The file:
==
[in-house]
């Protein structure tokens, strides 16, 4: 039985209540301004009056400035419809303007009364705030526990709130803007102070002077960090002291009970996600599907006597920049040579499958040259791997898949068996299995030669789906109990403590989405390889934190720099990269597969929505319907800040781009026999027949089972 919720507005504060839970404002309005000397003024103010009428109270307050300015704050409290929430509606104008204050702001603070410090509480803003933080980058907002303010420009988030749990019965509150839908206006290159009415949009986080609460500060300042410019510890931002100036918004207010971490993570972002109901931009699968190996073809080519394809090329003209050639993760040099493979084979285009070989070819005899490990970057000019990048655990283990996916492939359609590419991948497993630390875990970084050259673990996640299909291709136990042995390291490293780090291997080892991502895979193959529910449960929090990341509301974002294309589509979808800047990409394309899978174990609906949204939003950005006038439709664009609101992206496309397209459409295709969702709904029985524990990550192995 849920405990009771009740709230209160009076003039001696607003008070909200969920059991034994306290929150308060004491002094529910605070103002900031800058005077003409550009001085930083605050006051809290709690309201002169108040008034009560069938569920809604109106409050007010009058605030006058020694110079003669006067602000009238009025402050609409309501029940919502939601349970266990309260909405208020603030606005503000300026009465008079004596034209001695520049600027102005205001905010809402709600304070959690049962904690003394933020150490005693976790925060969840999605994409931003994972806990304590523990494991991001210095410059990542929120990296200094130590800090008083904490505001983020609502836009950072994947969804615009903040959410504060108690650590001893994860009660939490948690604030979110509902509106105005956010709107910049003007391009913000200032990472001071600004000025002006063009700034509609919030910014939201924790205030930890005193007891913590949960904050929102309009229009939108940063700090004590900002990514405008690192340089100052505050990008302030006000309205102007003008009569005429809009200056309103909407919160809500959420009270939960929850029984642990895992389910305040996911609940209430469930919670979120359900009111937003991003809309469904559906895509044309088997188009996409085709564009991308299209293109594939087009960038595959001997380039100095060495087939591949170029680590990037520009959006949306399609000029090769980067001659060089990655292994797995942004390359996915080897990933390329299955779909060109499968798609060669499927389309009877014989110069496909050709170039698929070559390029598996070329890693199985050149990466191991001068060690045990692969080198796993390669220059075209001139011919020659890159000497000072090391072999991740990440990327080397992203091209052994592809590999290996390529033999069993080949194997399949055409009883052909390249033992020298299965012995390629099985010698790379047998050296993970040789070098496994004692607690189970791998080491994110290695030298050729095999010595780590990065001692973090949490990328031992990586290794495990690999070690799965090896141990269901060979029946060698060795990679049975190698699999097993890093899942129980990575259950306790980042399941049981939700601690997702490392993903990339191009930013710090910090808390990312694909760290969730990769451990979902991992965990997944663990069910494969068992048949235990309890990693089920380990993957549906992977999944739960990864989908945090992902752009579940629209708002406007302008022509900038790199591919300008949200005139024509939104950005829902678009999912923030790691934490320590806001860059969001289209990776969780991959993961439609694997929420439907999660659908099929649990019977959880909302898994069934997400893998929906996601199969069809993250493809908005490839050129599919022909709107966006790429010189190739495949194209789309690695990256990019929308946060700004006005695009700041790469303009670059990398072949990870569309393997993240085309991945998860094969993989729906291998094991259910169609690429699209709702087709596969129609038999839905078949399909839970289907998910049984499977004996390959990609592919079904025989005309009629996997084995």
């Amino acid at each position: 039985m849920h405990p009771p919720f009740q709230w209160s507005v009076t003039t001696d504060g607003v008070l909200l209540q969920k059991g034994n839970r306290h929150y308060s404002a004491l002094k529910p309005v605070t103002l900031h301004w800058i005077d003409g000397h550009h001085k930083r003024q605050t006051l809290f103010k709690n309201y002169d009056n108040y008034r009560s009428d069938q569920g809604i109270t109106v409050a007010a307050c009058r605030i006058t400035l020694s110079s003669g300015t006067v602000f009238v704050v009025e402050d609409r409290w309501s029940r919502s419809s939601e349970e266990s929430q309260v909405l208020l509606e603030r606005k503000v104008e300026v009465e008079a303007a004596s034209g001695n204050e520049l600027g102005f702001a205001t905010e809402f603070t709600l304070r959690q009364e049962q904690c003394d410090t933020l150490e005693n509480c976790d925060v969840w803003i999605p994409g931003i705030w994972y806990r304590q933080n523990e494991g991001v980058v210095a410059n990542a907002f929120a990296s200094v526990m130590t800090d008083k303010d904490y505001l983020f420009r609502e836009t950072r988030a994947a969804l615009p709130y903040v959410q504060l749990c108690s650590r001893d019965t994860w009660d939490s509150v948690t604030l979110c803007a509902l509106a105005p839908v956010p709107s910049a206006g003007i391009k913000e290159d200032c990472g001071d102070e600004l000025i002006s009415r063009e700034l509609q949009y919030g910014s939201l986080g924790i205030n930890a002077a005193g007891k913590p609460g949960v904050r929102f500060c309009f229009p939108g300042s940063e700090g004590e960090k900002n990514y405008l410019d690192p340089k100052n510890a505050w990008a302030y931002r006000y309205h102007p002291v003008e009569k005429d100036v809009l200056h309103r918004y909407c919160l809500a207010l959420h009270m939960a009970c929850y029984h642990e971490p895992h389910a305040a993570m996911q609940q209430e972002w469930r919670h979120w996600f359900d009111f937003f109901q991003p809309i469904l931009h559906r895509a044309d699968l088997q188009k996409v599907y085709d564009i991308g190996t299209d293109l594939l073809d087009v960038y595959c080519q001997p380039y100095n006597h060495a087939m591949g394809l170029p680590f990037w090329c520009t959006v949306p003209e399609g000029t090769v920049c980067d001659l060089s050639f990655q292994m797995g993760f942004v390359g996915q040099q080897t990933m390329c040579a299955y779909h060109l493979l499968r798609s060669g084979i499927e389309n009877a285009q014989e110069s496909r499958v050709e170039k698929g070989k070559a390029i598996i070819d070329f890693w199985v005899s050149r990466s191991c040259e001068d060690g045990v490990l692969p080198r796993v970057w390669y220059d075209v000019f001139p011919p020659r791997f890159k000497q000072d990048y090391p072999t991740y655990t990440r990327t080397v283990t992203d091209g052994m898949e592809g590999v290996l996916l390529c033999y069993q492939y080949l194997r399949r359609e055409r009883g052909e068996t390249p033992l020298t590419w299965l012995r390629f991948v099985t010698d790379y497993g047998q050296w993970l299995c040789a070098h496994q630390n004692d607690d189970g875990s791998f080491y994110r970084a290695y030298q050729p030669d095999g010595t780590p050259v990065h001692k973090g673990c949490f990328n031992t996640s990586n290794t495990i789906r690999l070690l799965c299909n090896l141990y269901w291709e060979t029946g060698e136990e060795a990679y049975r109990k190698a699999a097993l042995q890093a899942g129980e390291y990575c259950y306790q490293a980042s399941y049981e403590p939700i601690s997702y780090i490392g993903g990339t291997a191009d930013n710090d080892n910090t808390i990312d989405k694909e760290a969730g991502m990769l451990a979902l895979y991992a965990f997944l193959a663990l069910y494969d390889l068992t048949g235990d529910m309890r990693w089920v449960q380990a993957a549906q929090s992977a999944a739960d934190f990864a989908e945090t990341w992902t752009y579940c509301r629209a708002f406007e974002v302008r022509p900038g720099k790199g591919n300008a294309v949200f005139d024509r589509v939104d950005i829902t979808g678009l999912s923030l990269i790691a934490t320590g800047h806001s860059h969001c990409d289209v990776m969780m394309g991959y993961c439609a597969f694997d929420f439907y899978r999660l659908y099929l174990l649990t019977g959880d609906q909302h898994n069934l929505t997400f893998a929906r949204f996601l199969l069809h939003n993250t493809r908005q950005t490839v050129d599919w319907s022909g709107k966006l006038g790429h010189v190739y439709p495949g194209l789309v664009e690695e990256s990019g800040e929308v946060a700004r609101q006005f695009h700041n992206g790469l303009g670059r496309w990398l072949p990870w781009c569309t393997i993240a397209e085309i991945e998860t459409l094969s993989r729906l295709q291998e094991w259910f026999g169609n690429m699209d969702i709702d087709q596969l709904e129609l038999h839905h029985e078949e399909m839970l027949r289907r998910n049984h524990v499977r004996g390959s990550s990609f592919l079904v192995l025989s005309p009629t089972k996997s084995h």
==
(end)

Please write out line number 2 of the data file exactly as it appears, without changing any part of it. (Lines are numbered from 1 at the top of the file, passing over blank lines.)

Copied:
């Protein structure tokens, strides 16, 4: 039985209540301004009056400035419809303007009364705030526990709130803007102070002077960090002291009970996600599907006597920049040579499958040259791997898949068996299995030669789906109990403590989405390889934190720099990269597969929505319907800040781009026999027949089972 919720507005504060839970404002309005000397003024103010009428109270307050300015704050409290929430509606104008204050702001603070410090509480803003933080980058907002303010420009988030749990019965509150839908206006290159009415949009986080609460500060300042410019510890931002100036918004207010971490993570972002109901931009699968190996073809080519394809090329003209050639993760040099493979084979285009070989070819005899490990970057000019990048655990283990996916492939359609590419991948497993630390875990970084050259673990996640299909291709136990042995390291490293780090291997080892991502895979193959529910449960929090990341509301974002294309589509979808800047990409394309899978174990609906949204939003950005006038439709664009609101992206496309397209459409295709969702709904029985524990990550192995 849920405990009771009740709230209160009076003039001696607003008070909200969920059991034994306290929150308060004491002094529910605070103002900031800058005077003409550009001085930083605050006051809290709690309201002169108040008034009560069938569920809604109106409050007010009058605030006058020694110079003669006067602000009238009025402050609409309501029940919502939601349970266990309260909405208020603030606005503000300026009465008079004596034209001695520049600027102005205001905010809402709600304070959690049962904690003394933020150490005693976790925060969840999605994409931003994972806990304590523990494991991001210095410059990542929120990296200094130590800090008083904490505001983020609502836009950072994947969804615009903040959410504060108690650590001893994860009660939490948690604030979110509902509106105005956010709107910049003007391009913000200032990472001071600004000025002006063009700034509609919030910014939201924790205030930890005193007891913590949960904050929102309009229009939108940063700090004590900002990514405008690192340089100052505050990008302030006000309205102007003008009569005429809009200056309103909407919160809500959420009270939960929850029984642990895992389910305040996911609940209430469930919670979120359900009111937003991003809309469904559906895509044309088997188009996409085709564009991308299209293109594939087009960038595959001997380039100095060495087939591949170029680590990037520009959006949306399609000029090769980067001659060089990655292994797995942004390359996915080897990933390329299955779909060109499968798609060669499927389309009877014989110069496909050709170039698929070559390029598996070329890693199985050149990466191991001068060690045990692969080198796993390669220059075209001139011919020659890159000497000072090391072999991740990440990327080397992203091209052994592809590999290996390529033999069993080949194997399949055409009883052909390249033992020298299965012995390629099985010698790379047998050296993970040789070098496994004692607690189970791998080491994110290695030298050729095999010595780590990065001692973090949490990328031992990586290794495990690999070690799965090896141990269901060979029946060698060795990679049975190698699999097993890093899942129980990575259950306790980042399941049981939700601690997702490392993903990339191009930013710090910090808390990312694909760290969730990769451990979902991992965990997944663990069910494969068992048949235990309890990693089920380990993957549906992977999944739960990864989908945090992902752009579940629209708002406007302008022509900038790199591919300008949200005139024509939104950005829902678009999912923030790691934490320590806001860059969001289209990776969780991959993961439609694997929420439907999660659908099929649990019977959880909302898994069934997400893998929906996601199969069809993250493809908005490839050129599919022909709107966006790429010189190739495949194209789309690695990256990019929308946060700004006005695009700041790469303009670059990398072949990870569309393997993240085309991945998860094969993989729906291998094991259910169609690429699209709702087709596969129609038999839905078949399909839970289907998910049984499977004996390959990609592919079904025989005309009629996997084995």